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Plymouth Sapporo

Sapporo!I was reading some old posts on the Studebaker Drivers Club forum for research purposes the other day when I came upon one thread where a gentleman referred to "the Car Lust weblog...where they think a Plymouth Sapporo is a classic". I get the feeling he didn't mean that as a compliment.

I also don't think he realized just how correct he was.

By Car Lust's (admittedly warped) standards, the Plymouth Sapporo is a classic. We at Car Lust appreciate--nay, celebrate!--cars that may have been a bit behind the curve, outside the mainstream, or otherwise below average in popularity or performance even in their heyday--including more than a few Studebakers. It should therefore come as no surprise that we would have warm, fuzzy feelings toward a half-forgotten Chrysler captive import from the Malaise Era.

More to the point, even when viewed more objectively, the Plymouth Sapporo was a pretty decent car--and that's no small accomplishment for a Malaise Era Mopar.

Built by Mitsubishi, the Sapporo was known in the home market as the Galant Lambda

A subcompact by North American standards, the Galant Lambda was of conventional front engine-rear drive layout, riding on a 99-inch wheelbase. The car had an unusual feature in that the suspension varied with the trim level: the back end was a live axle on coil springs in the base model, but I "challenge" you to tell this one apart from the Plymouth from 100 yards away.the upscale "GSR" came with a fully independent rear suspension. A variety of four-cylinder gasoline and diesel engines were available, ranging from 1.6 to 2.6L displacement; the transmission was either a Gertrag 5-speed manual or a 3-speed autobox.

The Galant Lambda wasn't designed by Georgetto Giugiaro, but it was very much in the Giugiaro idiom: clean, simple, straightforward, and well-proportioned, with sharp lines and restrained ornamentation. The beveled nose and sharply slanted C-pillar gave it a sporty feel, and the driving dynamics lived up to the promises the styling made. It was no sports car, but it was a decent sports coupe, especially with one of the bigger engines. Nevertheless, it was marketed as a personal luxury car with upscale trim and a full compliment of power accessories and clever gadgets--including an overhead console with a digital clock and map lights.

The version that came across the Pacific for the 1978 model year was, more or less, the upscale Galant Lambda GSR with a live axle rear end. Chrysler decided that the Dodge iteration would be the "performance" version, and the Plymouth the softer "luxury" model. The distinction was entirely superficial: beneath the sheetmetal, the Dodge and Plymouth were mechanically identical, and there was no difference in interior appointments or available options.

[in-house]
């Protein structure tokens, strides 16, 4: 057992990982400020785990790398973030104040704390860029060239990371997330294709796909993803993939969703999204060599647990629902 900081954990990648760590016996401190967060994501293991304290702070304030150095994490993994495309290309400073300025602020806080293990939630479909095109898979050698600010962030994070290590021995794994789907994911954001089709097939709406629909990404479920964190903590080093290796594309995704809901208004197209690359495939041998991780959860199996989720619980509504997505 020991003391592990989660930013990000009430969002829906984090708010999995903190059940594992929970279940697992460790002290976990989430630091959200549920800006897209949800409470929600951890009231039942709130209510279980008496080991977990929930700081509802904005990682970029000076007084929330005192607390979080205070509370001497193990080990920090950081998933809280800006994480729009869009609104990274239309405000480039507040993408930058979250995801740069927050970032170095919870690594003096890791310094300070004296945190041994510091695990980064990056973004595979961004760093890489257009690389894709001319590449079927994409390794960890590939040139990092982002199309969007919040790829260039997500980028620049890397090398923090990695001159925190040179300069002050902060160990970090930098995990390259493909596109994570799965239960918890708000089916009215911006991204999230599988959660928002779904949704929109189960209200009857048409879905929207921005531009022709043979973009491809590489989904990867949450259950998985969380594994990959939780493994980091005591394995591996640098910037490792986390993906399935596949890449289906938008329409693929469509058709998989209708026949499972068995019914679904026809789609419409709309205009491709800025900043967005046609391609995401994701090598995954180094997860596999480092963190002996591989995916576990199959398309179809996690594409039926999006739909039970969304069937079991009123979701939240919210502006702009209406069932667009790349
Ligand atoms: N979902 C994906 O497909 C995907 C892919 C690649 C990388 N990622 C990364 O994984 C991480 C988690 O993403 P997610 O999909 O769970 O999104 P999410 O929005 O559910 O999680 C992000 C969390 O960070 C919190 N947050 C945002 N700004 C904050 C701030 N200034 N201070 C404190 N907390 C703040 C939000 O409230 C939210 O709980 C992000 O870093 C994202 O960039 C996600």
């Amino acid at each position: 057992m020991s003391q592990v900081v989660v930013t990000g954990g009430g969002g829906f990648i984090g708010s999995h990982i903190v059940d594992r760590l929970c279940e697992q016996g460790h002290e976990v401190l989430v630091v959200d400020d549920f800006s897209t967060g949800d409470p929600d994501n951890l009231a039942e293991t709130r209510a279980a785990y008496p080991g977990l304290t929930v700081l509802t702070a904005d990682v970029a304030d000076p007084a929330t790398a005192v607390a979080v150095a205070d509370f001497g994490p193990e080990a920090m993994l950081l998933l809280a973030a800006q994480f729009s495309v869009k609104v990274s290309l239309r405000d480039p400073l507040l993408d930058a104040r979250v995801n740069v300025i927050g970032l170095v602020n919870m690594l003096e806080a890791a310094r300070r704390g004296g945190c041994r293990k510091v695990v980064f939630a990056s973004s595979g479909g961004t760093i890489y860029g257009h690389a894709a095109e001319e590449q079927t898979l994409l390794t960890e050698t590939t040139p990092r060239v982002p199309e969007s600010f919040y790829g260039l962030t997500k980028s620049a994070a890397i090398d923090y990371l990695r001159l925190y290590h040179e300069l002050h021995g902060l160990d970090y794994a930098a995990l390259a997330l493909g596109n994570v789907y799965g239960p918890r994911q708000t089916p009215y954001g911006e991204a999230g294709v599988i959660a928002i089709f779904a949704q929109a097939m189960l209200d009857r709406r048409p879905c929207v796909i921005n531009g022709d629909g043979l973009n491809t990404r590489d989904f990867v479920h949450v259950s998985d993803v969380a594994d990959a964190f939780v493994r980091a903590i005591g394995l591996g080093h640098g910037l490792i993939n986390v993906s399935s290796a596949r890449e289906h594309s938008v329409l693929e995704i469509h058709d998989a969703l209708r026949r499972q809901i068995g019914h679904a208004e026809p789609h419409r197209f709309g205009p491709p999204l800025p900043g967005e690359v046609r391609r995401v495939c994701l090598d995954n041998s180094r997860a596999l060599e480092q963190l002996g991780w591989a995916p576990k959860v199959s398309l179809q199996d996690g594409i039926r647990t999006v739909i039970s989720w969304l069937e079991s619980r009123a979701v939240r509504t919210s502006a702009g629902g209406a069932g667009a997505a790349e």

The Dodge was turned into a "performance" car by giving it the "Challenger" name badge (last used on the 1970-74 pony car), a split grille, alloy wheels, a flashy two-tone paint schemeIt's almost a Japanese Cordoba...without the build quality issues! with an accent stripe, and a set of louvers partially covering the rear quarter window.

To instill "luxury" in the Plymouth and distinguish it from the Dodge, Chrysler gave it a more muted selection of colors, a brushed metal targa bar with small "opera lights," and a vinyl roof so understated that you'd hardly know it was there. The final touch was the "elegant" yet casual font used on the name badge--it practically screams "1970s" in a voice as loud as a lime green leisure suit.

The name "Sapporo" was an interesting choice, all things considered. There was no small amount of hostility to Japanese imports from the Big Three and their allies in the UAW and the domestic steel industry. Detroit manufacturers usually said as little about the source of their captive imports as they could, just enough to avoid violating truth-in-advertising laws. But now, here comes Chrysler selling a car named after a Japanese city--not much chance that consumers would fail to pick up on the country of origin!

The "base models" of the Sapporo and Challenger came with a DOHC 1.6L "Saturn" engine good for 77 HP and 87 foot-pounds of torque. The 1.6 was only available for a couple of years, and was relatively rare.

Most Sapporos and Challengers had the larger 2.6L "Astron," the same engine that would eventually wind up powering just about everything Chrysler made by the mid-80s. The 2.6 delivered 114 HP and 139 pounds of torque in the carburated 1978 edition. Both engines used the "MCA Jet" cylinder head, with air injection via a second intake valve to promote swirl, and were equipped with balancing shafts (called the "Silent Shaft" in Chrysler advertising) to damp out engine vibrations.

As I said before, the Sapporo was supposed to be the "personal luxury" Mopar subcompact. The "personal luxury" message was visually reinforced by the targa bar and the vinyl roof and the name Sorry, no Corinthian leather on the options list.badge, but, inside and out, it was done with taste and restraint, avoiding the high baroque absurdity of a Lincoln Versailles or a Cutlass Supreme with the full "appearance package."

At the same time, the driving dynamics were worlds away from what you'd get from a Versailles or a Cutlass. The buff books gave the car favorable reviews for its handling, and while it was no terror of the dragstrip, 114 HP and 139 pounds of torque in a 2,500 pound car was a pretty darned good power-to-weight ratio for 1978. The Sapporo and Challenger had an additional advantage over their Ford and GM competition (and the rest of the Mopar catalog, for that matter): they were competently assembled! I remember sitting in a new Sapporo in a dealer's showroom in the fall of 1977, and being favorably impressed by just how well put-together it was.